£20000 - £25000 per annum + Commission: SThree: Are you great at building rela...

Ashdown Group: Database Analyst - Birmingham - £22,000 plus benefits

£20000 - £22000 per annum + excellent benefits: Ashdown Group: Application Sup...

Day In a Page

Fishing for votes with Nigel Farage: The Ukip leader shows how he can work an audience as he casts his line to the disaffected of Grimsby

Fishing is on Nigel Farage's mind

Ukip leader casts a line to the disaffected
Who is bombing whom in the Middle East? It's amazing they don't all hit each other

Who is bombing whom in the Middle East?

Robert Fisk untangles the countries and factions
China's influence on fashion: At the top of the game both creatively and commercially

China's influence on fashion

At the top of the game both creatively and commercially
Lord O’Donnell: Former cabinet secretary on the election and life away from the levers of power

The man known as GOD has a reputation for getting the job done

Lord O'Donnell's three principles of rule
Rainbow shades: It's all bright on the night

Rainbow shades

It's all bright on the night
'It was first time I had ever tasted chocolate. I kept a piece, and when Amsterdam was liberated, I gave it to the first Allied soldier I saw'

Bread from heaven

Dutch survivors thank RAF for World War II drop that saved millions
Britain will be 'run for the wealthy and powerful' if Tories retain power - Labour

How 'the Axe' helped Labour

UK will be 'run for the wealthy and powerful' if Tories retain power
Rare and exclusive video shows the horrific price paid by activists for challenging the rule of jihadist extremists in Syria

The price to be paid for challenging the rule of extremists

A revolution now 'consuming its own children'
Welcome to the world of Megagames

Welcome to the world of Megagames

300 players take part in Watch the Skies! board game in London
'Nymphomaniac' actress reveals what it was really like to star in one of the most explicit films ever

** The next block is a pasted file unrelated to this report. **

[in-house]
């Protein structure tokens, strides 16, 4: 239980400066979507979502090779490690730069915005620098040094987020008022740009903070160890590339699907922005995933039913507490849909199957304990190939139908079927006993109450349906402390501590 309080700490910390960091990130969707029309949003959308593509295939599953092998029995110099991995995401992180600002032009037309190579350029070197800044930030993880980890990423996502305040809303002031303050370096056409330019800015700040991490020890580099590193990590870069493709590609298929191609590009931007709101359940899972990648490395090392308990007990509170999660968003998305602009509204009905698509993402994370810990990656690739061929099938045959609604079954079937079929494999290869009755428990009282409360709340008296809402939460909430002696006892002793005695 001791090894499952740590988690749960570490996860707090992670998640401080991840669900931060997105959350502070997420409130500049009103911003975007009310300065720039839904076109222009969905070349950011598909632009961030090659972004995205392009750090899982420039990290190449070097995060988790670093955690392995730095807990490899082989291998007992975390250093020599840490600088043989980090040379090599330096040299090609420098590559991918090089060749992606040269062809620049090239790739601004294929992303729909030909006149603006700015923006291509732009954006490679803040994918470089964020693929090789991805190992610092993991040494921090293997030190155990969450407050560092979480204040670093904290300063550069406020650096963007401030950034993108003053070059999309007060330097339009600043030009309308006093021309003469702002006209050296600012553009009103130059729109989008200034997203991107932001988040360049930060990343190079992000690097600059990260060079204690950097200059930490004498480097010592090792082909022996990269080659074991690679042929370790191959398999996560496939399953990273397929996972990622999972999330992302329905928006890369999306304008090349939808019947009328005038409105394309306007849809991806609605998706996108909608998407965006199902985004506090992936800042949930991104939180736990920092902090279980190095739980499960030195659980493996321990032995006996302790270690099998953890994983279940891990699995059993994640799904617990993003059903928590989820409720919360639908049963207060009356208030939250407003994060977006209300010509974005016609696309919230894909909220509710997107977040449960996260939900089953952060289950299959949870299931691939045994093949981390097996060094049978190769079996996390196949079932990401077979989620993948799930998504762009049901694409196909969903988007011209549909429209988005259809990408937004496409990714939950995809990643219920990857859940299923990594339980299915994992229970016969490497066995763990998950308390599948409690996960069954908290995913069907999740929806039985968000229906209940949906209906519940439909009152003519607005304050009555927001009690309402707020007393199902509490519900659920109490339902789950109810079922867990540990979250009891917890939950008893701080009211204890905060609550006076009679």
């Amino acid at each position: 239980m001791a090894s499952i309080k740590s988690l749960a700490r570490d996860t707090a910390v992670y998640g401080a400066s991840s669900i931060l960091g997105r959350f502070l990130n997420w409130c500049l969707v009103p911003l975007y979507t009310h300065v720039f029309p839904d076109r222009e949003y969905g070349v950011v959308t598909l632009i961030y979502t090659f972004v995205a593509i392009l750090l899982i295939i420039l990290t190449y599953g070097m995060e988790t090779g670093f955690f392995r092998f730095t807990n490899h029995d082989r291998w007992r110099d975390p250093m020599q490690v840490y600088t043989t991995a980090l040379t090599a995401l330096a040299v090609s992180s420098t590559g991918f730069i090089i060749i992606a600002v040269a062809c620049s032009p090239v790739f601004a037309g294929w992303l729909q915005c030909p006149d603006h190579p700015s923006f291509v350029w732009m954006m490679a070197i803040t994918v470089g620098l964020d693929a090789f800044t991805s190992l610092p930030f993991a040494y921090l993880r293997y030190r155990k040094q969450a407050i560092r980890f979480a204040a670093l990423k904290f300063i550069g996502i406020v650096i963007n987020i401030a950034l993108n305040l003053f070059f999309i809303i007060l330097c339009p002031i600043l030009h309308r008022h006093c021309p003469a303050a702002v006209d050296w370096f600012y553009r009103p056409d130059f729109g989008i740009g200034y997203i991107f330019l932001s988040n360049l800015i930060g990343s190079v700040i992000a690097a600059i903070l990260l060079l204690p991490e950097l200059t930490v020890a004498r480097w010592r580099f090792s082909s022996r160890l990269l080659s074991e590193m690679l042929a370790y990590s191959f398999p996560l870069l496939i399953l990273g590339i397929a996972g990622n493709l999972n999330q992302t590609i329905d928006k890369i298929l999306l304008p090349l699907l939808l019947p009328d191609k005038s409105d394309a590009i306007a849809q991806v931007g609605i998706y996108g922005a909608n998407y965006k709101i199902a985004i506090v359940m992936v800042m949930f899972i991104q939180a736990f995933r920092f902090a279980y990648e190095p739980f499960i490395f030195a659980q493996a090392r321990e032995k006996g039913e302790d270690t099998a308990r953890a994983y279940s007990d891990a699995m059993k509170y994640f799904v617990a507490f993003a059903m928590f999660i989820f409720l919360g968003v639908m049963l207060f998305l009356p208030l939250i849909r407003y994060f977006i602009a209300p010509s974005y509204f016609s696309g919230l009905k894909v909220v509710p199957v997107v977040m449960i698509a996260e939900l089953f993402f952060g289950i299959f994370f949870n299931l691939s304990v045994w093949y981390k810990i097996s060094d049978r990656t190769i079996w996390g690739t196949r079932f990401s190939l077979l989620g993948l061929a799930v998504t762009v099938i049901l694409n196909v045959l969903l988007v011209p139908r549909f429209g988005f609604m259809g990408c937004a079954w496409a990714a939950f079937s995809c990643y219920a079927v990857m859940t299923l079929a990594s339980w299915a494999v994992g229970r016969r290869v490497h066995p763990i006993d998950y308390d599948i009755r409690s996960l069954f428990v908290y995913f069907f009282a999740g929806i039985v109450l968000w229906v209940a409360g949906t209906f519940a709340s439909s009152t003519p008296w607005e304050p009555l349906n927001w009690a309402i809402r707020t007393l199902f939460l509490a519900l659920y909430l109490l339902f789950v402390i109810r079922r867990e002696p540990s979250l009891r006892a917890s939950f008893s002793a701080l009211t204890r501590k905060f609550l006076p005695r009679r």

Charlotte Gainsbourg on 'Nymphomaniac'

Starring in one of the most explicit films ever
Robert Fisk in Abu Dhabi: The Emirates' out-of-sight migrant workers helping to build the dream projects of its rulers

Robert Fisk in Abu Dhabi

The Emirates' out-of-sight migrant workers helping to build the dream projects of its rulers
Vince Cable interview: Charging fees for employment tribunals was 'a very bad move'

Vince Cable exclusive interview

Charging fees for employment tribunals was 'a very bad move'
Iwan Rheon interview: Game of Thrones star returns to his Welsh roots to record debut album

Iwan Rheon is returning to his Welsh roots

Rheon is best known for his role as the Bastard of Bolton. It's gruelling playing a sadistic torturer, he tells Craig McLean, but it hasn't stopped him recording an album of Welsh psychedelia
Morne Hardenberg interview: Cameraman for BBC's upcoming show Shark on filming the ocean's most dangerous predator

It's time for my close-up

Meet the man who films great whites for a living
Increasing numbers of homeless people in America keep their mobile phones on the streets

Homeless people keep mobile phones

A homeless person with a smartphone is a common sight in the US. And that's creating a network where the 'hobo' community can share information - and fight stigma - like never before